Masters of Spirituals Award Recipients

Roland Carter.

An internationally renowned composer, arranger, conductor, pianist, former UTC professor, he conducted the first concert of the African American Music Series at Carnegie Hall. He is the founder and CEO of MAR-VEL, a publishing company specializing in African American musical traditions. His compositions and arrangements have been assembled in the collection, Our Musical Heritage.

Lena McLin.

Once called the “woman who launched a thousand careers,” she created McLin Opera Company in the 1950s, Among the list of her students are Mandy Patinkin, Kim English, Chaka Khan, Mark Rucker, Nicole Heaston, Tammy McCann and Robert Sims.

Jacqueline Hairston.

Composer, arranger and vocal coach, she trained at the Juilliard School, Howard University and Columbia University. She has arranged concerts for many opera performers, including Grace Bumbry, Denise Graves and William Warfield.


A week or so ago, UTC professor emeritus and retired music faculty member Roland Carter walked across the stage in New York’s Lincoln Center and was handed a Master of Spirituals Award for his work preserving the religious music of African Americans.

His reaction to the international prize?

“What can I say? I really think I’m overrated,”Carter says with a large laugh. “I think people give me far too much credit for what I’ve been able to do or have done.”

But then he says, in the spirit of giving thanks, just like some of the songs he has lovingly tracked down, arranged and preserved over the decades: “It’s a great feeling to be recognized for those achievements.”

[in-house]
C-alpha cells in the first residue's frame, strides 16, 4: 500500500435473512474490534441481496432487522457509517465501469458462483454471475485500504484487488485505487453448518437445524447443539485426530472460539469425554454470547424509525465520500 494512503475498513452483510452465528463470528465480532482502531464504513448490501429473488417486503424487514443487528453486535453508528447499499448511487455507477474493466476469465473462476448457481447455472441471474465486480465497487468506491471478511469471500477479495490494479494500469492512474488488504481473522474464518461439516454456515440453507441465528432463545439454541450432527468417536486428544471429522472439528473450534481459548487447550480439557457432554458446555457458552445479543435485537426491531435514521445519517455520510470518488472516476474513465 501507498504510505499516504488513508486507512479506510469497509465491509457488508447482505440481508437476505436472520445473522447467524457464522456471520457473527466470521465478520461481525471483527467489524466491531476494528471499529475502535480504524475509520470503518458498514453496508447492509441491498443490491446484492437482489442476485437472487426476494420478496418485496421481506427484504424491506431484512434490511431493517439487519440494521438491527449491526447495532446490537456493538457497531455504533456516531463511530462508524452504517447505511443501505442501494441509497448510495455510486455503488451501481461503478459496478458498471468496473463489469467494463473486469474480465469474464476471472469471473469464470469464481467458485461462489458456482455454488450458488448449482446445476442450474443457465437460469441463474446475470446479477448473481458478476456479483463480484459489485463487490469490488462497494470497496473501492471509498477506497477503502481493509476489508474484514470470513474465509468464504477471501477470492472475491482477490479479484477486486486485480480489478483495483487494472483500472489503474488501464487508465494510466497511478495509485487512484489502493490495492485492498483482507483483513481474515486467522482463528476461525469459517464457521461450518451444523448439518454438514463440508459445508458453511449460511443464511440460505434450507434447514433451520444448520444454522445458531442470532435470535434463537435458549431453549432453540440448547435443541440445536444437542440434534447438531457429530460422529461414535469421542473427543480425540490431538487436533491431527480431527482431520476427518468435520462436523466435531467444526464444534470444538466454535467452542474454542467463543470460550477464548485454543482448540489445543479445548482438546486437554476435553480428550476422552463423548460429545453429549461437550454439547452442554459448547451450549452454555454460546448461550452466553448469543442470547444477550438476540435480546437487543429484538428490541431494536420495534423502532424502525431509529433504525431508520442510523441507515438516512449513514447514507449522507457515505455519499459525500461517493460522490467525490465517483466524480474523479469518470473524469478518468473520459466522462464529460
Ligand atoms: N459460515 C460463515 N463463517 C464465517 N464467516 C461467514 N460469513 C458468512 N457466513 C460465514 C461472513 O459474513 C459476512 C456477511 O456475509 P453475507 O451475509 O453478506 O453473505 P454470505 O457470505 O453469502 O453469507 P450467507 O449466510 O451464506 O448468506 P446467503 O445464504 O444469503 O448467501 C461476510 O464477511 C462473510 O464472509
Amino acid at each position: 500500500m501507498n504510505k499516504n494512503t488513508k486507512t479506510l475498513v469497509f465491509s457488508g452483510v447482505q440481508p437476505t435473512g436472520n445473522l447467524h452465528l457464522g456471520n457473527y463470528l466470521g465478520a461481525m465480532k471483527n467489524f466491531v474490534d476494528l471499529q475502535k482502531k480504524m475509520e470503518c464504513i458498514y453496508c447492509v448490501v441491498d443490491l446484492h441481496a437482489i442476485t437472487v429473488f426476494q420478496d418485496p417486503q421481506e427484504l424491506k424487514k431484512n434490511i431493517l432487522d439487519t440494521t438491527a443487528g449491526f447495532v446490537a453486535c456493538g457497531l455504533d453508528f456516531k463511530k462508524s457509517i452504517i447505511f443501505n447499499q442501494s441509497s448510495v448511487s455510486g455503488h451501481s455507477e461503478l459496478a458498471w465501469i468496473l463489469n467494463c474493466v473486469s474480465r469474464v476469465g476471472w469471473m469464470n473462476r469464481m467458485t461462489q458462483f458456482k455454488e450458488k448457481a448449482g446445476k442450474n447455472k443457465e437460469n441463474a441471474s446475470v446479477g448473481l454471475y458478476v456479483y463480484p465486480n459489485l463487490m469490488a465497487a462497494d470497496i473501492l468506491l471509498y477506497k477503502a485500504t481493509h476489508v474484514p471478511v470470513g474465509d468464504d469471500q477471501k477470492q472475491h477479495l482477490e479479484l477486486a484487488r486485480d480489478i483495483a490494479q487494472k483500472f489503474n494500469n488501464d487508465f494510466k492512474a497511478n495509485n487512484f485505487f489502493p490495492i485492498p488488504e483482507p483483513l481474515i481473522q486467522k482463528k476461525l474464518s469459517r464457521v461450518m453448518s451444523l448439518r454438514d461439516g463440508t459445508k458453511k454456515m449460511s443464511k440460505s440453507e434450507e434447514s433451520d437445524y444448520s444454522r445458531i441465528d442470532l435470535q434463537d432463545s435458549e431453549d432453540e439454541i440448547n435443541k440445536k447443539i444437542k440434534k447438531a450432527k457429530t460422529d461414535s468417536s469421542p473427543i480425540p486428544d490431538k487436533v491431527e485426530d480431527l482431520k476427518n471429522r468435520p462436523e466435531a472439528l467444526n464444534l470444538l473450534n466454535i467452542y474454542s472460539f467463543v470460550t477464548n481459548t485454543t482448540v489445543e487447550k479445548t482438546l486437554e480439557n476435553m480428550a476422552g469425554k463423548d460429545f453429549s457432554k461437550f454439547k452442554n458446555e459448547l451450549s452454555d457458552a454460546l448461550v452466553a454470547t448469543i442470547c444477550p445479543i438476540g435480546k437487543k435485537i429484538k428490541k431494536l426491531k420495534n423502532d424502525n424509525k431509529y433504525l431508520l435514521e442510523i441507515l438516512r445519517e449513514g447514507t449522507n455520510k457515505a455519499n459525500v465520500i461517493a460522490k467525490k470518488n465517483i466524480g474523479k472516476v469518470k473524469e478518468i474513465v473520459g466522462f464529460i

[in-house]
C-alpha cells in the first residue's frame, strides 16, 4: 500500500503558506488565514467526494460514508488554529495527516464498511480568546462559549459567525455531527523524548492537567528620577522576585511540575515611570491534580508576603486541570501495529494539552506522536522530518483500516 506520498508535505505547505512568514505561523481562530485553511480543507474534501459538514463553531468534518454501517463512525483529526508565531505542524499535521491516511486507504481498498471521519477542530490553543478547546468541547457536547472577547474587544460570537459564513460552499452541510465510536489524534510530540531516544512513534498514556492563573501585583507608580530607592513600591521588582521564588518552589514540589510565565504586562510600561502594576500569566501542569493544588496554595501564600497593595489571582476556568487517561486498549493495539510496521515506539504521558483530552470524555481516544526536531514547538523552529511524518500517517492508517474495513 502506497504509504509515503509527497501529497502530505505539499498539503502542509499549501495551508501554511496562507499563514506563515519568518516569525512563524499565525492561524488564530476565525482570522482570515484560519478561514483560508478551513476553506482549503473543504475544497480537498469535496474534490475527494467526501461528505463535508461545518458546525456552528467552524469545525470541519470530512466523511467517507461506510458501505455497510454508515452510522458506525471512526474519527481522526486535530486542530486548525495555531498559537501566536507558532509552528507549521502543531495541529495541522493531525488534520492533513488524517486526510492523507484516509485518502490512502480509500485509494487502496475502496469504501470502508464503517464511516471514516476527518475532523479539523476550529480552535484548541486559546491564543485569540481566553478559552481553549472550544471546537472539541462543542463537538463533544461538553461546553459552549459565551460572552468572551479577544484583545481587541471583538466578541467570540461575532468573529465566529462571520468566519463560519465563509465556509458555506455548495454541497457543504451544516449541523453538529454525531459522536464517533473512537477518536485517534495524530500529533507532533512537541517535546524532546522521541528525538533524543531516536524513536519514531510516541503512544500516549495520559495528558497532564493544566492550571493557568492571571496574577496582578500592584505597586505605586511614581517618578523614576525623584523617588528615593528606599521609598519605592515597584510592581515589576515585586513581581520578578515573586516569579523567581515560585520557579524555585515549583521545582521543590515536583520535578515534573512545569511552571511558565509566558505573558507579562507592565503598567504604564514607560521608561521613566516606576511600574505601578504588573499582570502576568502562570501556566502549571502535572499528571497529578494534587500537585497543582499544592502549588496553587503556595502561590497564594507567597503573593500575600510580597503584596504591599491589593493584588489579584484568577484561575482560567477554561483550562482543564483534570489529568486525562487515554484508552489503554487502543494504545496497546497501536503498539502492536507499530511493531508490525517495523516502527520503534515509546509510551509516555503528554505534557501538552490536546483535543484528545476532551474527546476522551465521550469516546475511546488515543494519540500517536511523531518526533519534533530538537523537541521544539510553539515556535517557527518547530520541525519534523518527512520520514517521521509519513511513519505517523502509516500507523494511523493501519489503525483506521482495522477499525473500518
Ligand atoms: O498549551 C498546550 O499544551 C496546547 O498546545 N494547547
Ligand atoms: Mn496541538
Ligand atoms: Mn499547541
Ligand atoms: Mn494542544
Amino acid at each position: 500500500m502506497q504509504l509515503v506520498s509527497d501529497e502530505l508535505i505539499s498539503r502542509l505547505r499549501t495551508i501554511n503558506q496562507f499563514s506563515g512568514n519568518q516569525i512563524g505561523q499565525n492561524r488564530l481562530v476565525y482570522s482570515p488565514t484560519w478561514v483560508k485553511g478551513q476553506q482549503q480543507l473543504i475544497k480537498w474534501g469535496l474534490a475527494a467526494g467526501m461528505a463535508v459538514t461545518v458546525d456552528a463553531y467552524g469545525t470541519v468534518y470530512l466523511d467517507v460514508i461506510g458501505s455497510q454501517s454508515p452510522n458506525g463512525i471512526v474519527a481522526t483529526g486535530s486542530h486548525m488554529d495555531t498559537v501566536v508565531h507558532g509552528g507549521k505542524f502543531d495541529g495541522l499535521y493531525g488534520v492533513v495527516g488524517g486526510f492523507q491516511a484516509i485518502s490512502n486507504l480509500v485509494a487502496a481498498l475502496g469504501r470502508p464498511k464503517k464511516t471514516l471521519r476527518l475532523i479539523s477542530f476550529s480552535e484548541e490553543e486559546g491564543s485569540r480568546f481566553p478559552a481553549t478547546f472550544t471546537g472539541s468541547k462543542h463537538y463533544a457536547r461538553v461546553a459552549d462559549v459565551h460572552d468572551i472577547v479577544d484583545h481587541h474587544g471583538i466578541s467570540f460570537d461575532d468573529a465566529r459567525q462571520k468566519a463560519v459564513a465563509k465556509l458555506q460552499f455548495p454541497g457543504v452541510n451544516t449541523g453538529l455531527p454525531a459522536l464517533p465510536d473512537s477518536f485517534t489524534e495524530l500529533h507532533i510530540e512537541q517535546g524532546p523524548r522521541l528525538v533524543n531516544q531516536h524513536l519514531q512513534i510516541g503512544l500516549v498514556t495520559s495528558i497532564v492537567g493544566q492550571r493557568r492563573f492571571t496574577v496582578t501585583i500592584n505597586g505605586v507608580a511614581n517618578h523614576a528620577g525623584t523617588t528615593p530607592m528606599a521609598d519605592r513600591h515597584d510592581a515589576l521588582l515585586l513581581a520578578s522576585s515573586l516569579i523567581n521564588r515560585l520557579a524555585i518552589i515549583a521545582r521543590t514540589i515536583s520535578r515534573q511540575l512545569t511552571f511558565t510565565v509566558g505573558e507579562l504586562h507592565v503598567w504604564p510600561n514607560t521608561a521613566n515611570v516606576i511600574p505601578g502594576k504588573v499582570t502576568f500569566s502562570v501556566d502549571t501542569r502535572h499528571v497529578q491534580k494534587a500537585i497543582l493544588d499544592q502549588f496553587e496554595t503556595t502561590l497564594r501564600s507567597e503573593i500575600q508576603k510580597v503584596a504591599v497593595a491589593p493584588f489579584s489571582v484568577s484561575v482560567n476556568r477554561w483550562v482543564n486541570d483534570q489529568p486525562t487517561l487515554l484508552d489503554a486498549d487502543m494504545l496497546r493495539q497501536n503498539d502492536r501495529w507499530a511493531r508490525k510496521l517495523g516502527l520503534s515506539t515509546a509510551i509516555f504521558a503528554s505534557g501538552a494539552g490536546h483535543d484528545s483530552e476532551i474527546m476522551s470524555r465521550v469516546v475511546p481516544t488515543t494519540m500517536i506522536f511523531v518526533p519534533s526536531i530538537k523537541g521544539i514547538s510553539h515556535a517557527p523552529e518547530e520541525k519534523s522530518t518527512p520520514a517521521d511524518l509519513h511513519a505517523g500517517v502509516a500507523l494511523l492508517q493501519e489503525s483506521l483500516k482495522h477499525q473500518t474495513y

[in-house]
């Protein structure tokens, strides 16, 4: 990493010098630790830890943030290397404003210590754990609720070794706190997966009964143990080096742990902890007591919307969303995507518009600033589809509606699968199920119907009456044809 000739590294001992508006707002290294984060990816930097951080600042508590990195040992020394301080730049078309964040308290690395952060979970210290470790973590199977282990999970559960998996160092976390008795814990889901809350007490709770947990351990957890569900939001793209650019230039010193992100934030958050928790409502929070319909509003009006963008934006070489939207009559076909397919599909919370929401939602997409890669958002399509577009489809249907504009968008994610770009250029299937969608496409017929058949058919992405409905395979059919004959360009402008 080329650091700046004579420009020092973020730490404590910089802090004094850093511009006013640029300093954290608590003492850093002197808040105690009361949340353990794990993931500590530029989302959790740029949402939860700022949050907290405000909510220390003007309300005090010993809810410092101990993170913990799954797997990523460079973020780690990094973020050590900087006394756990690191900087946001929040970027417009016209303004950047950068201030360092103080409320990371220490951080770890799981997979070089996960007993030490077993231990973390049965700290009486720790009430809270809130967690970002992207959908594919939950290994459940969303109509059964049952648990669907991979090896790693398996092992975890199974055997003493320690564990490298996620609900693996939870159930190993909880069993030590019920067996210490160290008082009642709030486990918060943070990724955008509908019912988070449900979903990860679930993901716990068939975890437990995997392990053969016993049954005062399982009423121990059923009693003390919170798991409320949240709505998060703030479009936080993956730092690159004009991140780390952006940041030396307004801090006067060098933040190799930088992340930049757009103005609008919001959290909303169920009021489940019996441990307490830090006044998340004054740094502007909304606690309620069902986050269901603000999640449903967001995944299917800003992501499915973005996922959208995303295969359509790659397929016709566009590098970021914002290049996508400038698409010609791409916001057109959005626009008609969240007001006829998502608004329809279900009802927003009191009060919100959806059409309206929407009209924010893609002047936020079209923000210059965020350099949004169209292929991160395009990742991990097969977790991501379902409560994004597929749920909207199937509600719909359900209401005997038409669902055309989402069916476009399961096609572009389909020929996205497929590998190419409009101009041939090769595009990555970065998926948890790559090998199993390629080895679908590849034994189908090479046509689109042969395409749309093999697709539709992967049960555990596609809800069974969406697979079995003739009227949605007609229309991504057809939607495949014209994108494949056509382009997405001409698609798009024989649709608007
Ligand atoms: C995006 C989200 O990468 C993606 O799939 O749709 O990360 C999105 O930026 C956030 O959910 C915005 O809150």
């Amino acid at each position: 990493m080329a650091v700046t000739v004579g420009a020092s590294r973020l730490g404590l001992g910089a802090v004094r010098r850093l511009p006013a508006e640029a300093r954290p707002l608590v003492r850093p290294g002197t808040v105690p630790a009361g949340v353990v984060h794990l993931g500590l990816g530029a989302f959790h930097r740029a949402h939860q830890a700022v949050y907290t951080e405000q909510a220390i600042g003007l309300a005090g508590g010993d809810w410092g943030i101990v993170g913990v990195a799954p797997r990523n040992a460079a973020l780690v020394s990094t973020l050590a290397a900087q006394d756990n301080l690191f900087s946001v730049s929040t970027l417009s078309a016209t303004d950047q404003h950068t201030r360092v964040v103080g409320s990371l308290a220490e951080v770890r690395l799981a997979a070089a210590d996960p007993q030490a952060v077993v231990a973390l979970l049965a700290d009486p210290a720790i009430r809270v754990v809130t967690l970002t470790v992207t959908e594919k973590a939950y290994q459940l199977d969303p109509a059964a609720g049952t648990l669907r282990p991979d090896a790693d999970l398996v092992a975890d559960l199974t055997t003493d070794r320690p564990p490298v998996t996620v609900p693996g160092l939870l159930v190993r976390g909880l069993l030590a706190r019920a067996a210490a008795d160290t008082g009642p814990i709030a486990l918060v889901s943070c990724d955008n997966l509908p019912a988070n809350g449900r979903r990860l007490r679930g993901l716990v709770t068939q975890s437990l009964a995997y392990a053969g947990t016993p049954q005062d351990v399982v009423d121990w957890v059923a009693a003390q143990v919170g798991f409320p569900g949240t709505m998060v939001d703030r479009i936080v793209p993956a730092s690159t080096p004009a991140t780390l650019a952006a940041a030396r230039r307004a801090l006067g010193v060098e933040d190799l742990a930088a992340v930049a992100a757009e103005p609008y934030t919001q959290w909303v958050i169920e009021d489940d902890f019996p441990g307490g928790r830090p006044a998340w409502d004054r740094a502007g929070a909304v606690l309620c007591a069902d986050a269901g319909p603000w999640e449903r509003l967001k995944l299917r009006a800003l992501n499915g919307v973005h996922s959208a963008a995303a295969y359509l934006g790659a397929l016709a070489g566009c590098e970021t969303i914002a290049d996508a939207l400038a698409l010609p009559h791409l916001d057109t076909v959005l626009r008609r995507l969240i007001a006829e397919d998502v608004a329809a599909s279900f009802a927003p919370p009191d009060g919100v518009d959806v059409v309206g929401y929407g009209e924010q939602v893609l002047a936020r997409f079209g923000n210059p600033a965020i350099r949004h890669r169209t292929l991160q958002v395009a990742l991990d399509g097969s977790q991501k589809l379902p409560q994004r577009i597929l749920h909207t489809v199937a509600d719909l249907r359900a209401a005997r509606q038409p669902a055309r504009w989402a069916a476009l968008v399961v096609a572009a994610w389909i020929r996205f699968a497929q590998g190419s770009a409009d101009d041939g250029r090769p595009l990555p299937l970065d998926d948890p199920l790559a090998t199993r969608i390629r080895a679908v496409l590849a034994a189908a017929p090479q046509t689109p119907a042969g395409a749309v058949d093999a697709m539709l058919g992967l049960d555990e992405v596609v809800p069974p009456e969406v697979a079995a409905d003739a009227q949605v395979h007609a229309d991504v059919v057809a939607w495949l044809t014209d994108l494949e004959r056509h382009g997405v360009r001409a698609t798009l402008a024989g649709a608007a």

The Master of the Spirituals Award is hardly the only prize Carter, who retired from UTC in 2013 after 23 years, has received over his decades-long career. And, though he no longer on the university faculty, he still teaches through near-constant requests for his skills as a conductor, composer, performer and musical authority.

Among his celebrated arrangements are “Lift Every Voice and Sing,” “In Bright Mansions Above” and for the poem “Hold Fast to Dreams” by Langston Hughes.

In fact, one of the great thrills of the awards ceremony in New York, he says, was hearing eight of his works performed by a choir of international singers.

“Just to have your works performed by those guys, it was exhilarating to listen to them play the works as their own. When I write a piece, you don’t necessarily have to do it my way. You have to bring my something of yourself to it.

“I only ask that you don’t change my notes; don’t change those,” he says with another laugh (he laughs a lot). “Let your spirit come through in terms of your interpretation.”

These days, a good bit of his time is centered on his nonprofit, the Roland Carter Institute for Studies in American Music, which supports artists performing and preserving African American music. As part of the institute’s work, he’s in the process of cataloguing about 3,000 pieces of choral, spiritual and other musical pieces.

“I’ve got all the stuff in boxes and file cabinets,” he says. “So that’s what I’m about these days.”


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